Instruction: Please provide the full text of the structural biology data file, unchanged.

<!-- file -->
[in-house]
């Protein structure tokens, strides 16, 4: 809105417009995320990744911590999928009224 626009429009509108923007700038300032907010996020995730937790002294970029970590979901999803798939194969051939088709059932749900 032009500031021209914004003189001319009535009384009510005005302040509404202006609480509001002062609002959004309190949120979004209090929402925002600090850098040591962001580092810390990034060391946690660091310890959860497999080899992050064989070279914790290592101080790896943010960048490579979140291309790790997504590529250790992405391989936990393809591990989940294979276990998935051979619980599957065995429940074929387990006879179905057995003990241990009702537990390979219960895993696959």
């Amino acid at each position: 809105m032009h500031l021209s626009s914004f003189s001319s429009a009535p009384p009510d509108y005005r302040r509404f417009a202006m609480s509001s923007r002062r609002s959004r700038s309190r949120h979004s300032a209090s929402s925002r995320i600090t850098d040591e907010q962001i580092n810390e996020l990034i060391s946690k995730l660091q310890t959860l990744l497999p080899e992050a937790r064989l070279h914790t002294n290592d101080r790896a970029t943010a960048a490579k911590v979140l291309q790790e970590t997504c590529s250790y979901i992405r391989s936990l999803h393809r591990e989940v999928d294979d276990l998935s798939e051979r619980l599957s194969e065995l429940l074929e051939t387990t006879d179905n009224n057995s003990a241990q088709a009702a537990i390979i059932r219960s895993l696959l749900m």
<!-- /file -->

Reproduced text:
[in-house]
């Protein structure tokens, strides 16, 4: 809105417009995320990744911590999928009224 626009429009509108923007700038300032907010996020995730937790002294970029970590979901999803798939194969051939088709059932749900 032009500031021209914004003189001319009535009384009510005005302040509404202006609480509001002062609002959004309190949120979004209090929402925002600090850098040591962001580092810390990034060391946690660091310890959860497999080899992050064989070279914790290592101080790896943010960048490579979140291309790790997504590529250790992405391989936990393809591990989940294979276990998935051979619980599957065995429940074929387990006879179905057995003990241990009702537990390979219960895993696959």
């Amino acid at each position: 809105m032009h500031l021209s626009s914004f003189s001319s429009a009535p009384p009510d509108y005005r302040r509404f417009a202006m609480s509001s923007r002062r609002s959004r700038s309190r949120h979004s300032a209090s929402s925002r995320i600090t850098d040591e907010q962001i580092n810390e996020l990034i060391s946690k995730l660091q310890t959860l990744l497999p080899e992050a937790r064989l070279h914790t002294n290592d101080r790896a970029t943010a960048a490579k911590v979140l291309q790790e970590t997504c590529s250790y979901i992405r391989s936990l999803h393809r591990e989940v999928d294979d276990l998935s798939e051979r619980l599957s194969e065995l429940l074929e051939t387990t006879d179905n009224n057995s003990a241990q088709a009702a537990i390979i059932r219960s895993l696959l749900m």